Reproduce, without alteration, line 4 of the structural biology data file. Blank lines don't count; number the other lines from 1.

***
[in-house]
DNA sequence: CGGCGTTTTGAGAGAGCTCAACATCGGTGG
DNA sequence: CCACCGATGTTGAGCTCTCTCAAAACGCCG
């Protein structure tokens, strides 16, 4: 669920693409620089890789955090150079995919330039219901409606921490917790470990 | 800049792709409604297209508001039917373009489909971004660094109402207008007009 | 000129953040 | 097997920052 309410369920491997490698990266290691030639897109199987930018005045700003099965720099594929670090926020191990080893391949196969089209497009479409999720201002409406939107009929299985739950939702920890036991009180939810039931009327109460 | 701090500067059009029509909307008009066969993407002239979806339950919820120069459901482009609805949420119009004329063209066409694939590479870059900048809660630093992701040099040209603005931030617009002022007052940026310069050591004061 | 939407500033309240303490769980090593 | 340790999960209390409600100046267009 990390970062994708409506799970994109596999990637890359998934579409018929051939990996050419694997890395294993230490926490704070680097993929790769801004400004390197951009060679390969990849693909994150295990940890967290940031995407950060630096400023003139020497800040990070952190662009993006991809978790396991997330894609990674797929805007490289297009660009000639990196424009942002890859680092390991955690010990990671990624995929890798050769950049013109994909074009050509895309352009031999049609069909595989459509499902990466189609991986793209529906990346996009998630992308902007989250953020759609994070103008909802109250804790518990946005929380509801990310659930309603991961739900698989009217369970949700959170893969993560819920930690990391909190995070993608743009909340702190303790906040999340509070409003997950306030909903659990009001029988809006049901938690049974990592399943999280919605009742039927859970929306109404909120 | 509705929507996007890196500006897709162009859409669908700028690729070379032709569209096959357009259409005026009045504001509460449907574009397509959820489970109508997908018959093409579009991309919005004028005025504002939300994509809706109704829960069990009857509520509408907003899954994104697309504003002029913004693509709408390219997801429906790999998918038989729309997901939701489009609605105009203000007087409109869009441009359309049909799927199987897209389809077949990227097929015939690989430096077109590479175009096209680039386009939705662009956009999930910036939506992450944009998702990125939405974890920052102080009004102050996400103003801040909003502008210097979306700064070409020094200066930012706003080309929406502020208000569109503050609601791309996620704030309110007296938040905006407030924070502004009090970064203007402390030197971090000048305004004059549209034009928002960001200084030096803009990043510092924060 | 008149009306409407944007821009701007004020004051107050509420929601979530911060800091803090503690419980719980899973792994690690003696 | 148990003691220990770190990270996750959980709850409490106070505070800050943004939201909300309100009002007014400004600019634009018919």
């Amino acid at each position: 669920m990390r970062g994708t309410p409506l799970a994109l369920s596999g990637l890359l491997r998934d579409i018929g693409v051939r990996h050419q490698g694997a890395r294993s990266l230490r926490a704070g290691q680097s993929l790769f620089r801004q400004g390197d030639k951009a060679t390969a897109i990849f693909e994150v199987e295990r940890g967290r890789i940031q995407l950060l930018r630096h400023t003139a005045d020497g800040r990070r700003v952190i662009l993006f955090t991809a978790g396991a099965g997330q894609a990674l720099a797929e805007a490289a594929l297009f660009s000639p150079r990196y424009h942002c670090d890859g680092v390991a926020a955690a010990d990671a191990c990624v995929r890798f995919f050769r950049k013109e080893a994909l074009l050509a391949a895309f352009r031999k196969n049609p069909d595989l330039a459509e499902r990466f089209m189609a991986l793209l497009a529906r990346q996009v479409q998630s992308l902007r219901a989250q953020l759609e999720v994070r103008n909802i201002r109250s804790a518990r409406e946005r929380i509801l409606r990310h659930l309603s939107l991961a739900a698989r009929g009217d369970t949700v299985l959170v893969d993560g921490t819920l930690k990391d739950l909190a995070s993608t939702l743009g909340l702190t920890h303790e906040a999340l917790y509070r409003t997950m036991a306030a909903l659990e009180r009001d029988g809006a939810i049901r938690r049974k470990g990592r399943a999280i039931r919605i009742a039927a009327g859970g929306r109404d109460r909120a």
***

């Protein structure tokens, strides 16, 4: 669920693409620089890789955090150079995919330039219901409606921490917790470990 | 800049792709409604297209508001039917373009489909971004660094109402207008007009 | 000129953040 | 097997920052 309410369920491997490698990266290691030639897109199987930018005045700003099965720099594929670090926020191990080893391949196969089209497009479409999720201002409406939107009929299985739950939702920890036991009180939810039931009327109460 | 701090500067059009029509909307008009066969993407002239979806339950919820120069459901482009609805949420119009004329063209066409694939590479870059900048809660630093992701040099040209603005931030617009002022007052940026310069050591004061 | 939407500033309240303490769980090593 | 340790999960209390409600100046267009 990390970062994708409506799970994109596999990637890359998934579409018929051939990996050419694997890395294993230490926490704070680097993929790769801004400004390197951009060679390969990849693909994150295990940890967290940031995407950060630096400023003139020497800040990070952190662009993006991809978790396991997330894609990674797929805007490289297009660009000639990196424009942002890859680092390991955690010990990671990624995929890798050769950049013109994909074009050509895309352009031999049609069909595989459509499902990466189609991986793209529906990346996009998630992308902007989250953020759609994070103008909802109250804790518990946005929380509801990310659930309603991961739900698989009217369970949700959170893969993560819920930690990391909190995070993608743009909340702190303790906040999340509070409003997950306030909903659990009001029988809006049901938690049974990592399943999280919605009742039927859970929306109404909120 | 509705929507996007890196500006897709162009859409669908700028690729070379032709569209096959357009259409005026009045504001509460449907574009397509959820489970109508997908018959093409579009991309919005004028005025504002939300994509809706109704829960069990009857509520509408907003899954994104697309504003002029913004693509709408390219997801429906790999998918038989729309997901939701489009609605105009203000007087409109869009441009359309049909799927199987897209389809077949990227097929015939690989430096077109590479175009096209680039386009939705662009956009999930910036939506992450944009998702990125939405974890920052102080009004102050996400103003801040909003502008210097979306700064070409020094200066930012706003080309929406502020208000569109503050609601791309996620704030309110007296938040905006407030924070502004009090970064203007402390030197971090000048305004004059549209034009928002960001200084030096803009990043510092924060 | 008149009306409407944007821009701007004020004051107050509420929601979530911060800091803090503690419980719980899973792994690690003696 | 148990003691220990770190990270996750959980709850409490106070505070800050943004939201909300309100009002007014400004600019634009018919």